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Understanding Ventricular Assist Devices: What Is a VAD?

If your heart is failing or you are recovering from a serious heart condition, you may be a good candidate for a ventricular assist device (VAD). Learn more about VADs and how they can help your heart.

For more information, call the UPMC Heart and Vascular Institute at 1-855-876-2484.

What Is a Ventricular Assist Device?

A VAD is a mechanical device that helps pump blood from the lower chambers of the heart to the rest of the body. This artificial pump is implanted in the chest during surgery and connected to equipment outside the body. The VAD is most commonly used to support the heart’s left ventricle. However, it also can be used to support the right ventricle.


Who Needs a Ventricular Assist Device?

Your doctor may recommend a VAD if you have a failing heart or you are recovering from a serious heart condition such as a heart attack. In these cases, the device helps your body function properly until your heart fully recovers. If you are waiting for a heart transplant, a VAD may be used to help sustain you while you wait for a donor heart to become available. Your doctor may also suggest the device as a therapy if you are not eligible for a heart transplant.

How Does a Ventricular Assist Device Work?

A VAD consists of several parts, including a pump, an electronic controller, and batteries. The pump is placed inside your chest and connects to your heart.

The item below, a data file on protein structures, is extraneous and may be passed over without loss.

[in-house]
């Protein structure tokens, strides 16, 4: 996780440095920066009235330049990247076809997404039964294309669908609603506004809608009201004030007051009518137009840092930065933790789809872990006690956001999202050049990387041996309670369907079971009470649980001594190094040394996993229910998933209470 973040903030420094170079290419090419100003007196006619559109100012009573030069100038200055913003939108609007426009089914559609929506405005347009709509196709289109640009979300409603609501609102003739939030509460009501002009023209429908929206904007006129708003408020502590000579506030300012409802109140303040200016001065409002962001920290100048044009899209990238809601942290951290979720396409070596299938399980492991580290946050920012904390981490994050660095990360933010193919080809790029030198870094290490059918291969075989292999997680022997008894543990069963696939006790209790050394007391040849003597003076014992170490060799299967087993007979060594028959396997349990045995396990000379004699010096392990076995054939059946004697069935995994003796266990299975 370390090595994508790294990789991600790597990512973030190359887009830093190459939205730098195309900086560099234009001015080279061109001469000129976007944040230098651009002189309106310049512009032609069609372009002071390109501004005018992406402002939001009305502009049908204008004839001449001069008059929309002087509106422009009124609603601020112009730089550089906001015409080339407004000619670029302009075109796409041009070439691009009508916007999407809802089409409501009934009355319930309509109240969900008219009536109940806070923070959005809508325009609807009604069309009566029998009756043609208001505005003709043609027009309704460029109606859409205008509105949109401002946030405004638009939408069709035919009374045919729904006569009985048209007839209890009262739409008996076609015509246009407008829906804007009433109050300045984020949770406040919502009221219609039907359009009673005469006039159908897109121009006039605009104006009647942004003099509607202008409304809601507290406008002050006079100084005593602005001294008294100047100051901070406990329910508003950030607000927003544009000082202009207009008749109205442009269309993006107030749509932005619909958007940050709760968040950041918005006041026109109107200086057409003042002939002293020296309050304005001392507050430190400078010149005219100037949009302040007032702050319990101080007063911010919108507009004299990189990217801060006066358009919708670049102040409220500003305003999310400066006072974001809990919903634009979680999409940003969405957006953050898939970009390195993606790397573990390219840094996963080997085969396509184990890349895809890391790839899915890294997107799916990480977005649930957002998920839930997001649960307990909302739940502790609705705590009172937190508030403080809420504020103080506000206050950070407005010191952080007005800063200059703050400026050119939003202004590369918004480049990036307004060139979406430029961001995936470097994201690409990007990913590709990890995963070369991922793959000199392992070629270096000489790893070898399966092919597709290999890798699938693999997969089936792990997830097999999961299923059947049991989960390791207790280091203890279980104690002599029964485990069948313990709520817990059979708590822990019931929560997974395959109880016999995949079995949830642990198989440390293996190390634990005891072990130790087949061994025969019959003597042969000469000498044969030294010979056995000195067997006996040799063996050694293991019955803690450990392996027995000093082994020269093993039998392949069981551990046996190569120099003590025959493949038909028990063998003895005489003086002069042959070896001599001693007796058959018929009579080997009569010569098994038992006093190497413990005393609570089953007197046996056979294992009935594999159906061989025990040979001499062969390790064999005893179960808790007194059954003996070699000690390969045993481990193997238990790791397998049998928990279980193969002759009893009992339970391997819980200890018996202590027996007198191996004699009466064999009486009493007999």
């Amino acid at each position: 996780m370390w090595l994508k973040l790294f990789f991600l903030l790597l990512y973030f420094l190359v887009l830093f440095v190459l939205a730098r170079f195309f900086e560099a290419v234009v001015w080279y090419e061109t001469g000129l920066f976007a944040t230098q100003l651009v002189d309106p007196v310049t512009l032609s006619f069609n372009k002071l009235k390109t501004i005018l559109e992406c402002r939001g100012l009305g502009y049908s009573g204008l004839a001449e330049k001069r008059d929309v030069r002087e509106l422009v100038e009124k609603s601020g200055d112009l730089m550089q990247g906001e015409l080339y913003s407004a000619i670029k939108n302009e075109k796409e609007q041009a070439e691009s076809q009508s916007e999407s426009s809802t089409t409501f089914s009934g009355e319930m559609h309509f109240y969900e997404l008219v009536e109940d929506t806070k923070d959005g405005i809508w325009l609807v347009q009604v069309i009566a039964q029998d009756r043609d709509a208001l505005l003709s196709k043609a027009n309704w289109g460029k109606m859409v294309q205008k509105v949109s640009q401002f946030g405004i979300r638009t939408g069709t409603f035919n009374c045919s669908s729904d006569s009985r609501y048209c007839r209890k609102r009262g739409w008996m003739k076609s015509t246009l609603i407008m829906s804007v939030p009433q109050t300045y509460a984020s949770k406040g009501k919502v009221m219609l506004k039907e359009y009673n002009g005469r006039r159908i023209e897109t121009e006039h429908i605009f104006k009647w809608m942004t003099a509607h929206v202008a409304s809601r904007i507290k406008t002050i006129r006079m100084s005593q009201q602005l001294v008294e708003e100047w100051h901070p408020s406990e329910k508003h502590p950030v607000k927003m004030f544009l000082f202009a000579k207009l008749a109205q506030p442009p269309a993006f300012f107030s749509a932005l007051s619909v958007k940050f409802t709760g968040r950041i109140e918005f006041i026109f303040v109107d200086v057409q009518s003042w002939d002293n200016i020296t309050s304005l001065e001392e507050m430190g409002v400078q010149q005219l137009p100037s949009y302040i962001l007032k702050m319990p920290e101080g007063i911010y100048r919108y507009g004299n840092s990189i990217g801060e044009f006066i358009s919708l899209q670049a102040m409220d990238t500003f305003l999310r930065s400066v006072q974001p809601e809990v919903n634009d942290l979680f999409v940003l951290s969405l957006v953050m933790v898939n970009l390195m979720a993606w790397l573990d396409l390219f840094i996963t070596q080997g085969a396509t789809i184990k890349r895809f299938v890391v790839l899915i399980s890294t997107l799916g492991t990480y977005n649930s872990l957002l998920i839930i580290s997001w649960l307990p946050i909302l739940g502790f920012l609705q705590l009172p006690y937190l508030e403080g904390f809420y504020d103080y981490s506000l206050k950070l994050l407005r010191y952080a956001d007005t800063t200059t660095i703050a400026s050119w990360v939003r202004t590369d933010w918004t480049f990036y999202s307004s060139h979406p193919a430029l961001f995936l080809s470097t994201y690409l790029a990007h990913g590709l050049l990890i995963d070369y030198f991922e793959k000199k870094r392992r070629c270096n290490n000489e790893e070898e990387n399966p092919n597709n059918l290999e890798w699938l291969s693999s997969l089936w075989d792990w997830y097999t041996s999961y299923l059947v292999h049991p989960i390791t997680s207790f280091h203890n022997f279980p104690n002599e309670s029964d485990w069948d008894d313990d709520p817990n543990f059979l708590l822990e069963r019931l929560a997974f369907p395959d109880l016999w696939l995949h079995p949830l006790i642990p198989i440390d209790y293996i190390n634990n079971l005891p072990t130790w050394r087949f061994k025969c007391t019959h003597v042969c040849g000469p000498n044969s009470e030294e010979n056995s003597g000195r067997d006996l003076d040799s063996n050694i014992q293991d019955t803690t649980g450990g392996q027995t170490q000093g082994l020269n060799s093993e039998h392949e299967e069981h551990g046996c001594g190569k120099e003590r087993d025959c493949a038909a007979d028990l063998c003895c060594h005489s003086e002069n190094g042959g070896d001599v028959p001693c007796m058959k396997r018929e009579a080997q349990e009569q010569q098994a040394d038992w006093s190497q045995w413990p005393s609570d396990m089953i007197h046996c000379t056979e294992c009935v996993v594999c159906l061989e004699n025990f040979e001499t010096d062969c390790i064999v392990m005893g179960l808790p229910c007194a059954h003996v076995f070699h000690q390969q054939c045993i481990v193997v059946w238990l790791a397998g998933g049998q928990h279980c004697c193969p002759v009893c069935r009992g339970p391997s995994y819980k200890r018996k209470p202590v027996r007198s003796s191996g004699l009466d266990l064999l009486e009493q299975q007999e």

If your doctor recommends a VAD, you will be placed under general anesthesia so a heart surgeon can implant the device in the bottom part of your heart. A tube will connect the VAD to a major artery called the aorta. Another tube, or driveline, will exit the abdomen to connect the pump to the controller and power sources.

Ventricular Assist Device Benefits and Risks

Receiving a VAD can improve your quality of life by helping to reduce fatigue and make it easier to breathe, while also boosting energy and strength. People with VADs frequently experience less depression and may live longer, according to the Journal of the American College of Cardiology. For many people, a VAD means a better life.

However, the National Heart, Lung, and Blood Institute notes that receiving a VAD does carry some risks, including:

  • Blood clots or bleeding from the surgery
  • Possible infection
  • VAD malfunction
  • Right-sided heart failure (if a left-sided device was implanted)

People with VADs must take medication to lower the risk of blood clots.

UPMC is a leader in the use of VADs. In 1985, UPMC surgeons implanted the nation’s second Jarvik artificial heart as a bridge to transplantation. Five years later, it became the first medical center to discharge a patient on a VAD. At present, the UPMC Heart and Vascular Institute has implanted nearly 1,200 VADs. For more information, call the UPMC Heart and Vascular Institute at 1-855-876-2484.

For more information on whether a VAD is right for you, contact the UPMC Artificial Heart Program. The team of cardiologists, heart surgeons, nurses, and biomedical engineers can assess your individual situation and determine whether you are a good candidate for a VAD.